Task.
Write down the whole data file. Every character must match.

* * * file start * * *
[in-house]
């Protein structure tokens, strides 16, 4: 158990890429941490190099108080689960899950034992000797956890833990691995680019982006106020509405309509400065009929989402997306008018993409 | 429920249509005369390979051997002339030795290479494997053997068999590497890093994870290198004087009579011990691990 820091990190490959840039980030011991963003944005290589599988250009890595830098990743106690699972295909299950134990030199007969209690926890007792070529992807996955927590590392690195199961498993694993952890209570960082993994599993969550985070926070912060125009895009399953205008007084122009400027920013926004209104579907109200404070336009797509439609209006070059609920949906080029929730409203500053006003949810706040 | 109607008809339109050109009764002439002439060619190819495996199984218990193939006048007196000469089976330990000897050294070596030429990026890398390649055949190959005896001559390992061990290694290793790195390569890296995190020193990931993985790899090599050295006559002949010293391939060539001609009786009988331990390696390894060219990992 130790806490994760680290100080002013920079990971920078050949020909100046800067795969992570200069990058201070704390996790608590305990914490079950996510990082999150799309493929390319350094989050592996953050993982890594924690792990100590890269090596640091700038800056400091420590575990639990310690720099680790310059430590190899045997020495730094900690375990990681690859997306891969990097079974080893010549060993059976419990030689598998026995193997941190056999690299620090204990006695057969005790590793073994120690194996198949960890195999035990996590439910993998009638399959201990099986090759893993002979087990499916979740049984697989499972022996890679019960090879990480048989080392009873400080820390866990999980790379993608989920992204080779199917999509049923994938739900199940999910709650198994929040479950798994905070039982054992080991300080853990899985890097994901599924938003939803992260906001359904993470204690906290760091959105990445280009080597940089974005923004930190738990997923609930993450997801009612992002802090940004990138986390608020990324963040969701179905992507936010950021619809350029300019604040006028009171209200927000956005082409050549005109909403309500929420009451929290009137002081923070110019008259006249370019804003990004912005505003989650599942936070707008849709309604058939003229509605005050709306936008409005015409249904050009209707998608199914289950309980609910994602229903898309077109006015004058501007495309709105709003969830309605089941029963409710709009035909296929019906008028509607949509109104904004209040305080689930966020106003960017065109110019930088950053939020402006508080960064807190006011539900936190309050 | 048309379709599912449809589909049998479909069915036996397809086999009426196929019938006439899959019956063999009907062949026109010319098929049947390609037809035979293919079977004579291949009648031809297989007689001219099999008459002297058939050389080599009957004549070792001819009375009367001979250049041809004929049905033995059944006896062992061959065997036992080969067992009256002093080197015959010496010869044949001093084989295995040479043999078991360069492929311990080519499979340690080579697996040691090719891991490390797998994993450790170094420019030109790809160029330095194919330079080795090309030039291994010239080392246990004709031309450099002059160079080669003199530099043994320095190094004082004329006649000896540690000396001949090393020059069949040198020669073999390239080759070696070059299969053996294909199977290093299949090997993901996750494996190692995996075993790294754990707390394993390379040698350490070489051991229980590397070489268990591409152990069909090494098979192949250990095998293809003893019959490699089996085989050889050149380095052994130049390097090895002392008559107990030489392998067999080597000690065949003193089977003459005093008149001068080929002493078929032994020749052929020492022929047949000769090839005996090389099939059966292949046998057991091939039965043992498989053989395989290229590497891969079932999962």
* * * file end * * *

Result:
[in-house]
């Protein structure tokens, strides 16, 4: 158990890429941490190099108080689960899950034992000797956890833990691995680019982006106020509405309509400065009929989402997306008018993409 | 429920249509005369390979051997002339030795290479494997053997068999590497890093994870290198004087009579011990691990 820091990190490959840039980030011991963003944005290589599988250009890595830098990743106690699972295909299950134990030199007969209690926890007792070529992807996955927590590392690195199961498993694993952890209570960082993994599993969550985070926070912060125009895009399953205008007084122009400027920013926004209104579907109200404070336009797509439609209006070059609920949906080029929730409203500053006003949810706040 | 109607008809339109050109009764002439002439060619190819495996199984218990193939006048007196000469089976330990000897050294070596030429990026890398390649055949190959005896001559390992061990290694290793790195390569890296995190020193990931993985790899090599050295006559002949010293391939060539001609009786009988331990390696390894060219990992 130790806490994760680290100080002013920079990971920078050949020909100046800067795969992570200069990058201070704390996790608590305990914490079950996510990082999150799309493929390319350094989050592996953050993982890594924690792990100590890269090596640091700038800056400091420590575990639990310690720099680790310059430590190899045997020495730094900690375990990681690859997306891969990097079974080893010549060993059976419990030689598998026995193997941190056999690299620090204990006695057969005790590793073994120690194996198949960890195999035990996590439910993998009638399959201990099986090759893993002979087990499916979740049984697989499972022996890679019960090879990480048989080392009873400080820390866990999980790379993608989920992204080779199917999509049923994938739900199940999910709650198994929040479950798994905070039982054992080991300080853990899985890097994901599924938003939803992260906001359904993470204690906290760091959105990445280009080597940089974005923004930190738990997923609930993450997801009612992002802090940004990138986390608020990324963040969701179905992507936010950021619809350029300019604040006028009171209200927000956005082409050549005109909403309500929420009451929290009137002081923070110019008259006249370019804003990004912005505003989650599942936070707008849709309604058939003229509605005050709306936008409005015409249904050009209707998608199914289950309980609910994602229903898309077109006015004058501007495309709105709003969830309605089941029963409710709009035909296929019906008028509607949509109104904004209040305080689930966020106003960017065109110019930088950053939020402006508080960064807190006011539900936190309050 | 048309379709599912449809589909049998479909069915036996397809086999009426196929019938006439899959019956063999009907062949026109010319098929049947390609037809035979293919079977004579291949009648031809297989007689001219099999008459002297058939050389080599009957004549070792001819009375009367001979250049041809004929049905033995059944006896062992061959065997036992080969067992009256002093080197015959010496010869044949001093084989295995040479043999078991360069492929311990080519499979340690080579697996040691090719891991490390797998994993450790170094420019030109790809160029330095194919330079080795090309030039291994010239080392246990004709031309450099002059160079080669003199530099043994320095190094004082004329006649000896540690000396001949090393020059069949040198020669073999390239080759070696070059299969053996294909199977290093299949090997993901996750494996190692995996075993790294754990707390394993390379040698350490070489051991229980590397070489268990591409152990069909090494098979192949250990095998293809003893019959490699089996085989050889050149380095052994130049390097090895002392008559107990030489392998067999080597000690065949003193089977003459005093008149001068080929002493078929032994020749052929020492022929047949000769090839005996090389099939059966292949046998057991091939039965043992498989053989395989290229590497891969079932999962």